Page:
Despite the fact that Massachusetts is a very blue state, Republicans regularly win elections here. That's because there are a lot of blue dog Democrats living here. These are working class folks who know that bloated government can be murderous in terms of how much they have to pay in taxes.
The Democrats learned their lesson when Attorney General Martha Coakley ran against Scott Brown and lost. Coakley ran a lackluster campaign, but was backed by the state's highest-ranking Democrats. Massachusetts had just lost its most popular politician, Ted Kennedy, but the voters rebelled and elected Brown.
To put it mildly, it was a crushing defeat and served as a signal for the Democrats to sit up and take notice. This is all very important because this Senatorial election is not about Republican Gabriel Gomez versus Democrat Ed Markey.
Rather it is a contest between Mitch McConnell, the Republican leader, against Harry Reid, the present Democratic majority leader. If the McConnell forces win, it will be nearly impossible for Barack Obama to continue to lead the country.
McConnell, you will remember, is the guy who said that it was his job to make sure Obama didn't get a second term. The point is that Gabriel Gomez will assuredly vote for McConnell for leader, no matter how much he protests that he is a middle of the roader. In order to win in this kind of a contest in blue states, Republicans always have to look like "Republican Lite.
Gomez' credentials are impressive. A graduate of Annapolis, a Navy pilot, a Navy SEAL, and a business executive, Gomez comes from a Columbian family where Spanish was often spoken. He believes in a woman's right to choose, gay marriage and a host of other red letter images. Right now, he is behind in the polls, but not by that much.
As for Markey, he's another one of those near Boston congressmen who has been quite comfortable playing with the Washington establishment. My personal experience with Markey hasn't been that great.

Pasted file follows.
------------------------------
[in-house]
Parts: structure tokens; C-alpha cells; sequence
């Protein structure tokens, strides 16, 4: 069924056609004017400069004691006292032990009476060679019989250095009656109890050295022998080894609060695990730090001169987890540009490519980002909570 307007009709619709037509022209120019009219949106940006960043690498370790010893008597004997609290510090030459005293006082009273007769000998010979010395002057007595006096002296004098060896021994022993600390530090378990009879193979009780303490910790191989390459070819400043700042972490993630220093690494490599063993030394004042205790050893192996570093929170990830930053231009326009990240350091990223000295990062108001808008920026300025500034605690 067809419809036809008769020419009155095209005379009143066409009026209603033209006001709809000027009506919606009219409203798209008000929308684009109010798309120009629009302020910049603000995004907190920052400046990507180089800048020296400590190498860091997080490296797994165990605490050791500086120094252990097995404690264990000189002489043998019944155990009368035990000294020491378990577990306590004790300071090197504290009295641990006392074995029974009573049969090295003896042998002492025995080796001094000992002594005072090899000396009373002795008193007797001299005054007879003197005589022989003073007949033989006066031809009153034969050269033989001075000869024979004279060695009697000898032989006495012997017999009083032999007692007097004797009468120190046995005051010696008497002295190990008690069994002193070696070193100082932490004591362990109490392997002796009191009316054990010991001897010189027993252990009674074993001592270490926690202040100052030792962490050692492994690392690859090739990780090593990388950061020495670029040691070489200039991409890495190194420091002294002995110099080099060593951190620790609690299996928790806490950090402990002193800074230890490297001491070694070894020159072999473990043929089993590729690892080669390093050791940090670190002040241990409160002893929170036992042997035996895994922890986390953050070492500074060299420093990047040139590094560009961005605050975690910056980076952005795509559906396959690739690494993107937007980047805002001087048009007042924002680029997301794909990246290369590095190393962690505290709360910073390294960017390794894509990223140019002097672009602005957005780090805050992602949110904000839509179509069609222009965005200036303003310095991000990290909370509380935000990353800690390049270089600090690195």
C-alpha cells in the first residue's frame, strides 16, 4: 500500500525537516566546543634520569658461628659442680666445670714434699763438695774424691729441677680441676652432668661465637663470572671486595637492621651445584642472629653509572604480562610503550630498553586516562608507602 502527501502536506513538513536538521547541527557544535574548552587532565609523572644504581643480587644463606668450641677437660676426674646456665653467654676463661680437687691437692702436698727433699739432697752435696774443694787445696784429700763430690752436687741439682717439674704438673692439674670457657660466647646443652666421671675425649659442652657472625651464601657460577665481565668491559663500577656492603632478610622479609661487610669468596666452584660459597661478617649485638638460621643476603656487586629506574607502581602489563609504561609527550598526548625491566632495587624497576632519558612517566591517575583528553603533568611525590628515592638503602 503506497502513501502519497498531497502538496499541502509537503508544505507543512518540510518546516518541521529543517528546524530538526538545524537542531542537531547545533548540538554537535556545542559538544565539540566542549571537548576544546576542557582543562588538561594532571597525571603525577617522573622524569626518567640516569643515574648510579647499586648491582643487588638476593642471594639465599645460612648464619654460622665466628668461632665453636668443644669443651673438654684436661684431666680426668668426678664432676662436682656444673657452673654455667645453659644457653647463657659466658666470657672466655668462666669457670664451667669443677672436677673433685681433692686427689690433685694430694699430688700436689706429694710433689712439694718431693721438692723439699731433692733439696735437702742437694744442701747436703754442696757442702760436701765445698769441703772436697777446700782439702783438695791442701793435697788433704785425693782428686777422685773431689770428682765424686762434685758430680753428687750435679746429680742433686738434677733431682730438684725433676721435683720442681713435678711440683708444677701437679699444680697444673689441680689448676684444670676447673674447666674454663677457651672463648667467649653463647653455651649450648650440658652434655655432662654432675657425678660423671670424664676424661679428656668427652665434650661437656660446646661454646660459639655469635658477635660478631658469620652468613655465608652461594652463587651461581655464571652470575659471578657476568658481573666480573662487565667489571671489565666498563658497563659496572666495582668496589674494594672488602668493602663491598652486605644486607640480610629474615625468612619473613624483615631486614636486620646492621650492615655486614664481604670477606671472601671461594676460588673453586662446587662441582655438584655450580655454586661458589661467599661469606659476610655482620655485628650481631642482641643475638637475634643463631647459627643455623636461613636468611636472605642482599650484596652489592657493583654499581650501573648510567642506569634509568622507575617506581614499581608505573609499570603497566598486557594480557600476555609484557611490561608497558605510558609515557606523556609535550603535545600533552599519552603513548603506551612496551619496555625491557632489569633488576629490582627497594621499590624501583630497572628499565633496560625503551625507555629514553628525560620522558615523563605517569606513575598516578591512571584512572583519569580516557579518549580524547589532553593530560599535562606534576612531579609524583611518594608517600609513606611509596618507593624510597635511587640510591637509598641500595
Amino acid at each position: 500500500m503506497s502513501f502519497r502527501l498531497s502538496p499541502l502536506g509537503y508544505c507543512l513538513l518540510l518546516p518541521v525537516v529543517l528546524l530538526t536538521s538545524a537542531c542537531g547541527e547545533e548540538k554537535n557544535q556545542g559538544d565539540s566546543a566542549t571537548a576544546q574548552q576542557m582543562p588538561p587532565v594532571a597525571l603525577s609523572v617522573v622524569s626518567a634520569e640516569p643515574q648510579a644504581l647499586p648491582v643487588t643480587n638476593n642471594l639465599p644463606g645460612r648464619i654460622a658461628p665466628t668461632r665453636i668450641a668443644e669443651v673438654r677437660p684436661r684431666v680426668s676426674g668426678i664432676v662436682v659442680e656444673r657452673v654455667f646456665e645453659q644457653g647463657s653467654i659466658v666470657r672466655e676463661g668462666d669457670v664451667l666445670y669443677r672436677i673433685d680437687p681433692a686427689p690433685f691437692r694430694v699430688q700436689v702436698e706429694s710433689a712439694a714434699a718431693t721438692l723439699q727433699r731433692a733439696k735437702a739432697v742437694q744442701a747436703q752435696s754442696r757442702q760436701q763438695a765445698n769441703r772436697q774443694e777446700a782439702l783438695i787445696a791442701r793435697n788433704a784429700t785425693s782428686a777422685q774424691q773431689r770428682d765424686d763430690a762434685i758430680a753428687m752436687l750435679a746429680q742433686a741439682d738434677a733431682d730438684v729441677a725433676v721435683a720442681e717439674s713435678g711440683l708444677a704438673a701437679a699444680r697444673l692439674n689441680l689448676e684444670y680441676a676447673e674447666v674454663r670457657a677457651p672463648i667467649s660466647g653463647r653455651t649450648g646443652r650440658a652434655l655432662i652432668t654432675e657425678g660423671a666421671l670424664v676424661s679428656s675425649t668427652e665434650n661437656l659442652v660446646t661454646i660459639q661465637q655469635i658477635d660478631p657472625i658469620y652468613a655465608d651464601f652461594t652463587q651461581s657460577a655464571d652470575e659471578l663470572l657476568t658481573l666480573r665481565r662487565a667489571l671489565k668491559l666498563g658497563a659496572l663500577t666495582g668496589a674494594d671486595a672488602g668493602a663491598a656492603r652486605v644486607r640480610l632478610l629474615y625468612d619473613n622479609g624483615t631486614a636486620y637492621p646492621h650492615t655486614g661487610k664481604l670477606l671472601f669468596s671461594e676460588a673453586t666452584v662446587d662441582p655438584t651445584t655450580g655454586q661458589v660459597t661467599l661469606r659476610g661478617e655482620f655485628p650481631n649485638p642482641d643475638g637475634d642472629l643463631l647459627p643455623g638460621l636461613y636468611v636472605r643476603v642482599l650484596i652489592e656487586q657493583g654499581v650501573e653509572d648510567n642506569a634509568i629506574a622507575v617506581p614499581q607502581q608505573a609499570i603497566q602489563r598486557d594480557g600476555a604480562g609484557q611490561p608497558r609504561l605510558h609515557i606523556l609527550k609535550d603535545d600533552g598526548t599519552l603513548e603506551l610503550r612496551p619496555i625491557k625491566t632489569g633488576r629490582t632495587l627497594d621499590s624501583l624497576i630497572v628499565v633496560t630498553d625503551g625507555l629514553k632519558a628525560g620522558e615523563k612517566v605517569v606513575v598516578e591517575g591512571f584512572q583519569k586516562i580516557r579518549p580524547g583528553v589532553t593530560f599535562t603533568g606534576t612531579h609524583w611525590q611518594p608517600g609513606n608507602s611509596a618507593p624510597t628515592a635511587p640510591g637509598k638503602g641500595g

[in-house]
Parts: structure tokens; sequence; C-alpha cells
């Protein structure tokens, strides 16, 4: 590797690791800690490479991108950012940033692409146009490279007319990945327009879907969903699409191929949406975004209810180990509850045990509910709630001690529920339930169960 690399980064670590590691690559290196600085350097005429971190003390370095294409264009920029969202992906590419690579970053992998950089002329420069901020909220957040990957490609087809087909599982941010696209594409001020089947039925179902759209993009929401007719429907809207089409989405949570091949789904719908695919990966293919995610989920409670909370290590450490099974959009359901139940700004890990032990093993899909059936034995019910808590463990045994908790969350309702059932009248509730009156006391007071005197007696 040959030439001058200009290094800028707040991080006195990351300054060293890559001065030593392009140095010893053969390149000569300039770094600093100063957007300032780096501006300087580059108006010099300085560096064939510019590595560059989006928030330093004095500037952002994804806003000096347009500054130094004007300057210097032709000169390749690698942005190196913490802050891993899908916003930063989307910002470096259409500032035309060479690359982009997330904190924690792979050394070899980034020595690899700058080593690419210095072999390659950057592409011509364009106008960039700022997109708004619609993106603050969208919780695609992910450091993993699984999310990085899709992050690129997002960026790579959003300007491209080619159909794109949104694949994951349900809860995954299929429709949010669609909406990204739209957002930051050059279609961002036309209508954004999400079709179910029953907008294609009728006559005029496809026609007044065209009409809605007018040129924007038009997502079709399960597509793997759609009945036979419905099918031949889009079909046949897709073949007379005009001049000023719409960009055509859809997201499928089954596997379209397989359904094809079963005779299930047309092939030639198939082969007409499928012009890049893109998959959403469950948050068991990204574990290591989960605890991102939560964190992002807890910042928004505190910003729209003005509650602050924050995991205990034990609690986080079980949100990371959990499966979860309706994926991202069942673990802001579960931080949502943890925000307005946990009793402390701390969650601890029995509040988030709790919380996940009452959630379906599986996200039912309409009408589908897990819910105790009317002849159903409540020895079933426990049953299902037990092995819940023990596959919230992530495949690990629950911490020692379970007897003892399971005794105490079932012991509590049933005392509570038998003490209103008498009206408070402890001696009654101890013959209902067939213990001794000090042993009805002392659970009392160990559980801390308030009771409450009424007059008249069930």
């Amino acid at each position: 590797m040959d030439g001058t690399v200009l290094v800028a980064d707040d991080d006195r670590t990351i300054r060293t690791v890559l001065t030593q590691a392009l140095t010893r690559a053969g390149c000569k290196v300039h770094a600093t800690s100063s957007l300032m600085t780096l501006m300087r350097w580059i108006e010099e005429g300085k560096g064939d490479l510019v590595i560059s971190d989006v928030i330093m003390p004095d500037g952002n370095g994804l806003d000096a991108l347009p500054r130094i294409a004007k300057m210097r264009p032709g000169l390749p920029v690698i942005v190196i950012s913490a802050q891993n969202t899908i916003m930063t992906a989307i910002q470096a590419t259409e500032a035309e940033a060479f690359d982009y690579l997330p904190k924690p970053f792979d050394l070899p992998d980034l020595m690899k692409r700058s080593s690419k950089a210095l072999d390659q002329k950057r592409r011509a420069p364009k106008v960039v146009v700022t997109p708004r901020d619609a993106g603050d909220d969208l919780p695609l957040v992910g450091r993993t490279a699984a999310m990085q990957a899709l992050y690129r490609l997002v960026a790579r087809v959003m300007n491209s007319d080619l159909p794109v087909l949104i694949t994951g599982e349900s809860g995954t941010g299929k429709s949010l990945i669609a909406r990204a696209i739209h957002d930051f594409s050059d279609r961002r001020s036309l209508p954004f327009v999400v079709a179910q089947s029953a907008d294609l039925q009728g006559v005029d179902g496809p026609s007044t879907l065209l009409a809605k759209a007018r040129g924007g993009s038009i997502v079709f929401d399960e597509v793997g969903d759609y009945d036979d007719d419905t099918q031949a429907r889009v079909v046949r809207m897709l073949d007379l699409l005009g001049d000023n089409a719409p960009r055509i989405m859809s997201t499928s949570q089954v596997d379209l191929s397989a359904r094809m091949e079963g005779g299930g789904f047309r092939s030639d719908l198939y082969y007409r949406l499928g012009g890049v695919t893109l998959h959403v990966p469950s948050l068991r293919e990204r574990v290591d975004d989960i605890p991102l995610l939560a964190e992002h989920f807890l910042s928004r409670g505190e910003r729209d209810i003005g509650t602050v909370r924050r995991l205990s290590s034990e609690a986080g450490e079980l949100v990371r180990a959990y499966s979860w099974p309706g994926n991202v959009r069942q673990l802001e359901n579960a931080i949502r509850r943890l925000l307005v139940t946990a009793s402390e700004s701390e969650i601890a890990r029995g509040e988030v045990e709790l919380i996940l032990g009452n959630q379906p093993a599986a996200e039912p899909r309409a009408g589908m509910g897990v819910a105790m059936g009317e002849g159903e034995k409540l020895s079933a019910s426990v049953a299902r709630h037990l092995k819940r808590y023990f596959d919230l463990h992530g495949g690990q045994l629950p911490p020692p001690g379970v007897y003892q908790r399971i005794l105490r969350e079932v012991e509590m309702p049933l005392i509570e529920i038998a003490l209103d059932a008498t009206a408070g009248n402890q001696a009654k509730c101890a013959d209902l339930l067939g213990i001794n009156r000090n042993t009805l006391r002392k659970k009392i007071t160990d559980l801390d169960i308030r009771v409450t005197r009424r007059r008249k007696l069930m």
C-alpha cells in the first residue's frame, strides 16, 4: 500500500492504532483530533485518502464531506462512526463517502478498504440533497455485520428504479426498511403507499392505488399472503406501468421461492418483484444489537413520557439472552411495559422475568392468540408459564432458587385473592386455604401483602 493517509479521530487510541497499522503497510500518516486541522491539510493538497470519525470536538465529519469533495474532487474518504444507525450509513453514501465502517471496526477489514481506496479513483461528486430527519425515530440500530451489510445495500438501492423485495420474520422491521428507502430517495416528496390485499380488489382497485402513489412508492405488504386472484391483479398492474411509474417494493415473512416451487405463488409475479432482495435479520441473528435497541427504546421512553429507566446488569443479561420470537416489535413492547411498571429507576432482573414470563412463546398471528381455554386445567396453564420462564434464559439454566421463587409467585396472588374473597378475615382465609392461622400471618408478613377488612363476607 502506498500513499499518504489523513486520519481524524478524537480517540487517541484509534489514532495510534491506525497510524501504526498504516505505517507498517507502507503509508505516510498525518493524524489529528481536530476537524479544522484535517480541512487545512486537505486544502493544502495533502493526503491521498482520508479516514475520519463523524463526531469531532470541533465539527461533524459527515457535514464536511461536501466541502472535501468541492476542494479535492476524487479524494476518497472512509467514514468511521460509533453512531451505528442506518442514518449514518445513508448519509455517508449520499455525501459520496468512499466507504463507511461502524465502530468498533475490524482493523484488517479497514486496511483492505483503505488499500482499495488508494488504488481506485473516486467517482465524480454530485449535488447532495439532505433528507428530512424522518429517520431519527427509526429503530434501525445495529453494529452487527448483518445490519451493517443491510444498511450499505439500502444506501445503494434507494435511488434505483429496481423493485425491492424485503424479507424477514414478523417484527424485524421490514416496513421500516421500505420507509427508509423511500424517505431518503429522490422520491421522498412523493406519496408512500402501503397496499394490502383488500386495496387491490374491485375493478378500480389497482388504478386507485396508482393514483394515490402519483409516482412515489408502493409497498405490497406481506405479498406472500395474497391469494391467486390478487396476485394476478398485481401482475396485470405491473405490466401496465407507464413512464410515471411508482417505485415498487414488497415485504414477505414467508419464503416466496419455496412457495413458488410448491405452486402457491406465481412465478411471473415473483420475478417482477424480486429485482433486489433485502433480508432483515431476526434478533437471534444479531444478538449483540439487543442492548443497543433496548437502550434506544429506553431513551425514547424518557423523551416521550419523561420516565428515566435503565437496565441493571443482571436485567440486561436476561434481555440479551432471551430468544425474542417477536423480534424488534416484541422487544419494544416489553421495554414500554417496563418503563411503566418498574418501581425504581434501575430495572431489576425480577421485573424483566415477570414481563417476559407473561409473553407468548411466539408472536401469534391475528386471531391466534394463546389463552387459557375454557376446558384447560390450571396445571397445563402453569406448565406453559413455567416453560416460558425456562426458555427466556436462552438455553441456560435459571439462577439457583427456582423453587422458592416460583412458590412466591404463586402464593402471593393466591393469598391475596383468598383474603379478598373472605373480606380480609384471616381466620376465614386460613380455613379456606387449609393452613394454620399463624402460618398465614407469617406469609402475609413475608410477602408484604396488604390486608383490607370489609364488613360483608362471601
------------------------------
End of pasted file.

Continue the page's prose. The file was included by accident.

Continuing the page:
When a public radio station that covers half the state asked him to come on and he refused, even after many good Democrats asked him, one could only wonder, "What's up?" Politicians are awfully predictable. If they are behind, they want to mix it up and debate and call names. If they are ahead, they play it safe.
Sometimes, as in this case, they might be miscalculating.
According to the latest polls, Markey is losing a lot of ground. The key demographic for him is with independents in the state. Markey started out by cleaning Gomez' clock in the polls but now he is leading by a scant 7 percent.
Gomez' attacks on Markey have been fierce. Even though he takes money from the Republicans, he attacks Markey for taking money from the Democrats. He will obviously be playing ball with all the guys who are giving him money but he screams at all the Markey connections with givers and lobbyists. Of course, McConnell will let Gomez "off the hook" on sensitive bills as long as he has the votes to do his mischief. It's really interesting.
Massachusetts voters have a long history of voting for governors who are Republicans but they understand that those Republicans are not about to tip the balance of power at the federal level. The Democrats have to watch out for who they nominate. Our voters will not be taken for granted and they know what they are doing when it comes to politics.
As for me, no matter what my gripe with Markey is, you had better believe that I am not about to vote for Mitch McConnell.
Alan Chartock, a Great Barrington resident, is president and CEO of WAMC Northeast Public Radio and a professor emeritus of communications at SUNY-Albany.